Another road trip for rabbits was well underway to donate hay to small animal rescues and shelters! After carefully making our way over the wet and icy roads through the snowy passes of the Sierra Nevada Mountains, Colt and I found ourselves at the House Rabbit Society (HRS) headquarters in Richmond, California. There we met Larissa, the HRS Communications Manager, who was hard at work cleaning pens and tending to the needs of the nearly 60 rabbits who resided there that day.
The first order of business was unloading the truck and trailer and filling the HRS Center’s hay sheds full with our donation of several Timothy Grass bales and a couple dozen 4-lb boxes of Timothy Hay. Our reward for the hard work done was getting to spend some quality time interacting with the bunnies as we chatted with Larissa and learned about the House Rabbit Society.
Founded in 1988, the House Rabbit Society rescues bunnies, adopts them, and educates the community about rabbits and rabbit care. HRS promotes responsible rabbit guardianship, including spaying and neutering, regular veterinary care, diet, and exercise. HRS takes rabbit care to the next level by being the only rabbit rescue in the country with a surgery suite and a staff veterinarian.
HRS partners with 35 shelters around the Richmond area and also takes in rabbits from people looking to rehome their bunnies for various reasons. Currently, HRS cares for 89 rabbits, 40 of which are in foster homes. Prior to the pandemic, HRS adopted out around 160 rabbits per year, but for the past two years they’ve only been able to adopt out 100 or so rabbits each year. This is challenging because while adoptions have declined, the number of animals admitted into shelters has risen, due in part to millions of missed spay/neuter surgeries during the pandemic. HRS continues to receive a very high volume of transfer requests and does their best to care and find homes for as many rabbits as they can.
Five of these rabbits in particular have been HRS Center residents for over a year: Kelda, Morsel, Tostada, Burrito, and Empanada (see their pictures below!). Kelda is their longest resident, living there since August 2020. These five rabbits all have a digestive disorder called megacolon, which is an inherited digestive tract disorder. It is an easily manageable condition and HRS offers special benefits for them. These bunnies are super friendly and loveable fur babies who are all very deserving of a good home! If you have extra love to spare and would like to adopt any of these 5 adorable bunnies, email HRS at firstname.lastname@example.org. We usually only do this for one rabbit at a rescue, but if you adopt any of these 5 delightful bunnies, please reach out to us at High Desert Small Animal Feed with an update and we will send you a complimentary box of Timothy Hay to help you get acquainted with your new family member(s)!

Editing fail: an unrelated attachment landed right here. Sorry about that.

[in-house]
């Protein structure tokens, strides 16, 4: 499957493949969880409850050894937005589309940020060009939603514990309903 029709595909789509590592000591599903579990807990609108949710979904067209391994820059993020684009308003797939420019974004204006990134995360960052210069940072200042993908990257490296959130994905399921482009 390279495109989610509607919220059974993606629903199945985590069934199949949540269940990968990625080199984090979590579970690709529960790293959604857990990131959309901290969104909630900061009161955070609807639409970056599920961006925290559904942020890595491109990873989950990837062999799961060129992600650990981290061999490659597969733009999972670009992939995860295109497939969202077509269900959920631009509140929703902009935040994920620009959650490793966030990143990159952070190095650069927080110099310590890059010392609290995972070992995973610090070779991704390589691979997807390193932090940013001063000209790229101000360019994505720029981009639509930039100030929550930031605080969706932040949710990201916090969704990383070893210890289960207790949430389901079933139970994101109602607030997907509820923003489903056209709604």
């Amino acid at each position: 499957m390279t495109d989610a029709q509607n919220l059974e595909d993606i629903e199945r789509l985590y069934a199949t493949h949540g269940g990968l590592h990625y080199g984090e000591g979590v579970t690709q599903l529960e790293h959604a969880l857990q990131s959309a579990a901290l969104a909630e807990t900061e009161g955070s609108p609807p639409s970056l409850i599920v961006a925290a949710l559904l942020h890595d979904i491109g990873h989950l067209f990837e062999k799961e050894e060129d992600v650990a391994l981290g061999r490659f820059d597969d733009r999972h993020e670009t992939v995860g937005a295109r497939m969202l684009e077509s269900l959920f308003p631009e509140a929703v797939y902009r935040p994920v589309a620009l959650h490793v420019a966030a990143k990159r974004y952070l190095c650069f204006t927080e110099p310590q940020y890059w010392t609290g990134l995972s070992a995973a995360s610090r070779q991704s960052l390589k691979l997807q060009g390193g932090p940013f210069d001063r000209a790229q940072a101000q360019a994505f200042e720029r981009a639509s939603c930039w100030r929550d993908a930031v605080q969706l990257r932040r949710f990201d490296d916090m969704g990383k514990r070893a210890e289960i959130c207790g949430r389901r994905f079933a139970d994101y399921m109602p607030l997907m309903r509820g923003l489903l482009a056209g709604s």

To see all of the adoptable rabbits at HRS, you can visit their website at center.rabbit.org/adopt. If you aren’t quite ready to make the commitment to a full-time pet, they also have a foster program available and more information for that can be found at center.rabbit.org/foster.
We at High Desert Small Animal Feed would like to thank Larissa for showing us around and letting us play with the bunnies at the HRS Center! We would also like to send a big shout-out and thank you to all of the HRS staff, volunteers, fosters, and adopters who make the House Rabbit Society a great organization and make a difference in the lives of countless rabbits in and around the Bay Area!